In what should be a surprise to exactly no-one, the Privacy Commissioner and the Australian Communications and Media Authority have today ruled that Telstra breached the Privacy Act and the Telecommunications Consumer Protections (TCP) Code last year when over 730,000 customer names and addresses were posted online.
Telstra accidentally leaked the private details of hundreds of thousands of its customers online in December last year, including names and addresses, and in some instances driver license numbers, usernames and passwords.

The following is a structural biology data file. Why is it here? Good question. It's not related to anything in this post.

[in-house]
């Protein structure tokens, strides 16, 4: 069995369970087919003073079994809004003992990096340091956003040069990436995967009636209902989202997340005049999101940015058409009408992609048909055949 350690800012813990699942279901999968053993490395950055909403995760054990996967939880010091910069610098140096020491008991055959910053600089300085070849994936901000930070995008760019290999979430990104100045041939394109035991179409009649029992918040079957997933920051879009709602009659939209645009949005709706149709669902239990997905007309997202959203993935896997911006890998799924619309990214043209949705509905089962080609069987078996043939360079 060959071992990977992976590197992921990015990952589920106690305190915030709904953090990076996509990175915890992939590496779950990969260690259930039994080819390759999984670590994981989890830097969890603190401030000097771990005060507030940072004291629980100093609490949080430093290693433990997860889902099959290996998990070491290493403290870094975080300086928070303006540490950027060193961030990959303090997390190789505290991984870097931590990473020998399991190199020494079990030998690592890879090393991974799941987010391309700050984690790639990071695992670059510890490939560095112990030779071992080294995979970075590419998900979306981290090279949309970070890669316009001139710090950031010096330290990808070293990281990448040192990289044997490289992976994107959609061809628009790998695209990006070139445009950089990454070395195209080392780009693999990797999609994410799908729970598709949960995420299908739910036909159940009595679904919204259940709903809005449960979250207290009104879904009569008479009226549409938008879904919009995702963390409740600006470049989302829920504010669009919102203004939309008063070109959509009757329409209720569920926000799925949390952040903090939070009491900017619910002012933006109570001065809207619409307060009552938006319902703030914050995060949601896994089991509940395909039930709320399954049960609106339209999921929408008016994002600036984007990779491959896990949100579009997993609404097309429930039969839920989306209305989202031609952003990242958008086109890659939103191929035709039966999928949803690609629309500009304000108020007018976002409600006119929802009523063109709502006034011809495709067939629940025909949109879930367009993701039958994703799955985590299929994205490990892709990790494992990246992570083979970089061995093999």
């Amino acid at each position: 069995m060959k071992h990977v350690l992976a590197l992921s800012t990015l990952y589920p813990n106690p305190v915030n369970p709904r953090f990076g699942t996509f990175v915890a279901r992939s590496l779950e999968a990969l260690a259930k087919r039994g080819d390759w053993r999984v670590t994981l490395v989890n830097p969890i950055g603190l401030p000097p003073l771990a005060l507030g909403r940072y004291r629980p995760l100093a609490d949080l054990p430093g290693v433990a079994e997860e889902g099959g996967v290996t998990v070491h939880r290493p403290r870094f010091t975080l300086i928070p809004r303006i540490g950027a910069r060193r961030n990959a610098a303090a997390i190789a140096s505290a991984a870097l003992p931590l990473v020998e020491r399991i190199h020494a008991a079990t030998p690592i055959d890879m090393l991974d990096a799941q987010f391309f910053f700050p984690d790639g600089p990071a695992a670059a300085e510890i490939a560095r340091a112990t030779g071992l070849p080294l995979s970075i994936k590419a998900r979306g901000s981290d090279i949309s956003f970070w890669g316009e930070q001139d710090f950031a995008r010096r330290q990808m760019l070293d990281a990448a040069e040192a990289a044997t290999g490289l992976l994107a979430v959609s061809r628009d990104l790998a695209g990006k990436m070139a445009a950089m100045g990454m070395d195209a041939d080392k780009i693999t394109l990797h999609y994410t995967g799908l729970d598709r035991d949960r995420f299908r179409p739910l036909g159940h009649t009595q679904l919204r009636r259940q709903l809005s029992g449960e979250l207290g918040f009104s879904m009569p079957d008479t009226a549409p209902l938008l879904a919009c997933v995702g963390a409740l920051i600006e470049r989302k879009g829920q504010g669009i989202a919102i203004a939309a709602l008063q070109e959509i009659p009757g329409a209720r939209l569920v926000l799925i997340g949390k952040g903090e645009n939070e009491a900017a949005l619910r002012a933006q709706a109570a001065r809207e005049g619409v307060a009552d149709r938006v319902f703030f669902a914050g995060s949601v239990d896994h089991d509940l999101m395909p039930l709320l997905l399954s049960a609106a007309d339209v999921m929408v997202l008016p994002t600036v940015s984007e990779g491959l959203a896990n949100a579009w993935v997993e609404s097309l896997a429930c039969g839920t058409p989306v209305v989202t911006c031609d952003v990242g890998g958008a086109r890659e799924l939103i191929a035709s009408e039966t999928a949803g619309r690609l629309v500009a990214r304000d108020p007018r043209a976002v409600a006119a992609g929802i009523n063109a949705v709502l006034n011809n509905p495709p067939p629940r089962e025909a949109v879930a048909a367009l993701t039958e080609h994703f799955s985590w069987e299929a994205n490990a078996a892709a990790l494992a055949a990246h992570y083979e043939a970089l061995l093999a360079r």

Nothing much will likely happen to Telstra, despite the findings that it breached some serious laws and regulations. The ACMA writes:
Where the ACMA finds a TCP Code breach, it can issue the service provider involved a direction to comply with the code or issue or a formal warning. However, it cannot fine or otherwise penalise the provider.
Let this be a lesson to anyone who wants to breach the privacy of its customers that doing so will result in a punishment to the full extent of the law: a polite letter saying that you were rather naughty just now.
It's not been a good run for Telstra. The GameArena service was breached in May, and most recently, the telco has been forced to sheepishly apologise for collecting the browsing histories of Next G network customers for use in a new filtering product.